The Employee Engagement Network

How can we get employees to show up at work passionate, whole and energized?


Here is an article written by Jacqueline M. Walters for Talent Management magazine (January 2011). To check out other resources and sign up for a free online and/or print subscription to Talent Management and Chief Learning magazines published by MediaTec, please click here.

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The best practices to defuse disenchanted and disengaged employees in the workplace. Integrate a work/fun performance enhancement program. The use of excellent presentation skills to capture and hold employees attention. The powers of persuasion to stimulate super learning. To unleash passion, creativity and inspire motivation. An infusion of encouragement when needed. Incentive programs to reward employees. The result will be enhanced performance, fostered good morale, challenged and fulfilled, productively engaged employees.
 
The deepest craving of human nature is the need to feel value and valuable. Build two-way trust and winning relationships with employees based on acceptance, appreciation, approval, admiration and attention to reap the benefits of win/win relationships. Give employees the permission to perform. Allow them to bring the best of their whole selves to work every day. Welcome the whole employee to work, his/her ideas, interest and talents.
 
Encourage and be open to a work/fun environment. Fun does not necessarily happen on schedule, it grows within a culture that fosters its existence. Trust and promote a healthy balance work life environment, expand the workplace boundaries for employees to feel, confident and comfortable.
 
The organizations most valuable assets, is its employees. why not trust them to use their judgments to bring fun to their workplace, for a healthy balance work-life. Mentor/coach employees to over come fear and failure, and to embrace expansive thinking and risk-taking. Create time and space for conversation and discussion. Listen to and make each employee heard. Embrace employees to engender one successful journey after another that instills self-confidence, which leads to high levels of performance and productivity in all tasks.

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My own take:

1.  Most problems with “disenchanted and disengaged employees” can be avoided before they are hired during the recruiting and interviewing process.

2 Once hired, people who become “disenchanted and disengaged employees” probably have supervisors who are “disenchanted and disengaged.”

3. Highly-valued employees who leave do not quit companies; they quit bosses.

Question: Why don't all companies that lose highly-valued employees use the exit interview of them to identify those whom they consider to be the most highly-respected and (especially) least-respected supervisors?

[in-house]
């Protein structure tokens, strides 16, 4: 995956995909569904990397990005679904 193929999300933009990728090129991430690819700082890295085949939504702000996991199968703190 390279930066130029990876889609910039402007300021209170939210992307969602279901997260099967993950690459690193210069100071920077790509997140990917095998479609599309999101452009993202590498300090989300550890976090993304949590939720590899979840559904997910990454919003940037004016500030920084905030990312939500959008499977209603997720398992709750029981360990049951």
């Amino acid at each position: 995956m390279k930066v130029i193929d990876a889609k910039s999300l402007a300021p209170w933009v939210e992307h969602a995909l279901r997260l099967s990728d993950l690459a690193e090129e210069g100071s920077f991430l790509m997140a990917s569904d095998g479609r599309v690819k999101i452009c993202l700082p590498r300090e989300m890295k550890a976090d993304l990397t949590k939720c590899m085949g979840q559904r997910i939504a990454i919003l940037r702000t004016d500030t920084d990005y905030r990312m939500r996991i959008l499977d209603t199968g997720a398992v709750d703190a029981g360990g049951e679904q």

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Jacqueline M. Walters is a consultant, business analyst, and executive coach at Hank Waterman Enterprise in the
Greater New York City Area. Previously, she was an international trader at Nationwide Export/Import Inc., and d a consultant/ business analyst at JACWAL. Her specific areas of expertise include organizational development and behavior, coaching, business forecasting, and supply chain management.


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Comment by Robert Morris on February 17, 2011 at 12:19pm
Scott: Thank you for sharing your thoughts. Her article was not intended to provide the scope and depth of discussion that the subject obviously requires. Why are more than 70% of employees in a US workplace (on average) either passively engaged or actively disengaged? Reasons vary from one workplace to another, of course, but my own opinion is that active and positive engagement begins and ends with supervisors,especially with residents of the C-suite. For better or worse, they set the example. "Training, resources, coaching, planning, goal setting, leadership" (i.e. "the hard business stuff") must focus on developing effective (i.e. competent and caring) supervisors. Best regards, Bob
Comment by Scott Messinger on February 17, 2011 at 11:45am

A agreed with only one thing in the article : "The deepest craving of human nature is the need to feel value and valuable"

Unfortunately, she went on with a vague list touchy-feely words that are supposed to help (acceptance, appreciation, approval, admiration and attention).  Where's the hard business-based stuff?  Training, resources, coaching, planning, goals, leadership?  These are the things that are lacking in a disengaged workforce.

 

 

 

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